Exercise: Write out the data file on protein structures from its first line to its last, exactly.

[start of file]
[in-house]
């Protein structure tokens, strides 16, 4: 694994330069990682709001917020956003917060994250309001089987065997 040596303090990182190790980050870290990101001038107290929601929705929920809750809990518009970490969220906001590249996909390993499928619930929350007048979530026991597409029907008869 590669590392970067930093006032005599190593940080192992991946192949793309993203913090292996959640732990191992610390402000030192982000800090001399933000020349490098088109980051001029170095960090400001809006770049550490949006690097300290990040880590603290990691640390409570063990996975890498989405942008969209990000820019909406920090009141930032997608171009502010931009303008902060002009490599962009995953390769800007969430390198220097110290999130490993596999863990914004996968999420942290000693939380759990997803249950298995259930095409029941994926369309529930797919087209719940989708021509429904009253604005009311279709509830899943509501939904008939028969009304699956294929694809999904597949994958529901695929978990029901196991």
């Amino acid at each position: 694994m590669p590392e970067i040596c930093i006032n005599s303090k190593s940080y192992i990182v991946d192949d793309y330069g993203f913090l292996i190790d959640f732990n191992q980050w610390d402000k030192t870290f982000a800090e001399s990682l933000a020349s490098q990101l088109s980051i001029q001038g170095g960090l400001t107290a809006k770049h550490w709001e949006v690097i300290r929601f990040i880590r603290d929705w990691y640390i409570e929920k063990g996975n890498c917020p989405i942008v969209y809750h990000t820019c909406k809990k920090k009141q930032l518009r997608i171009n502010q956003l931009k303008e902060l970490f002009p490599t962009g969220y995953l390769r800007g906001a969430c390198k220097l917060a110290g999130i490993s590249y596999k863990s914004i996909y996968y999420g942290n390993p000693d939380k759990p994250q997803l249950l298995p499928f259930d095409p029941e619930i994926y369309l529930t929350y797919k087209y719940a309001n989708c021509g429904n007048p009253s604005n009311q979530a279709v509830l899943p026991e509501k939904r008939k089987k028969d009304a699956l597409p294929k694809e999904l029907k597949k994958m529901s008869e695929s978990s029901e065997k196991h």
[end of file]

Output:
[in-house]
């Protein structure tokens, strides 16, 4: 694994330069990682709001917020956003917060994250309001089987065997 040596303090990182190790980050870290990101001038107290929601929705929920809750809990518009970490969220906001590249996909390993499928619930929350007048979530026991597409029907008869 590669590392970067930093006032005599190593940080192992991946192949793309993203913090292996959640732990191992610390402000030192982000800090001399933000020349490098088109980051001029170095960090400001809006770049550490949006690097300290990040880590603290990691640390409570063990996975890498989405942008969209990000820019909406920090009141930032997608171009502010931009303008902060002009490599962009995953390769800007969430390198220097110290999130490993596999863990914004996968999420942290000693939380759990997803249950298995259930095409029941994926369309529930797919087209719940989708021509429904009253604005009311279709509830899943509501939904008939028969009304699956294929694809999904597949994958529901695929978990029901196991």
């Amino acid at each position: 694994m590669p590392e970067i040596c930093i006032n005599s303090k190593s940080y192992i990182v991946d192949d793309y330069g993203f913090l292996i190790d959640f732990n191992q980050w610390d402000k030192t870290f982000a800090e001399s990682l933000a020349s490098q990101l088109s980051i001029q001038g170095g960090l400001t107290a809006k770049h550490w709001e949006v690097i300290r929601f990040i880590r603290d929705w990691y640390i409570e929920k063990g996975n890498c917020p989405i942008v969209y809750h990000t820019c909406k809990k920090k009141q930032l518009r997608i171009n502010q956003l931009k303008e902060l970490f002009p490599t962009g969220y995953l390769r800007g906001a969430c390198k220097l917060a110290g999130i490993s590249y596999k863990s914004i996909y996968y999420g942290n390993p000693d939380k759990p994250q997803l249950l298995p499928f259930d095409p029941e619930i994926y369309l529930t929350y797919k087209y719940a309001n989708c021509g429904n007048p009253s604005n009311q979530a279709v509830l899943p026991e509501k939904r008939k089987k028969d009304a699956l597409p294929k694809e999904l029907k597949k994958m529901s008869e695929s978990s029901e065997k196991h």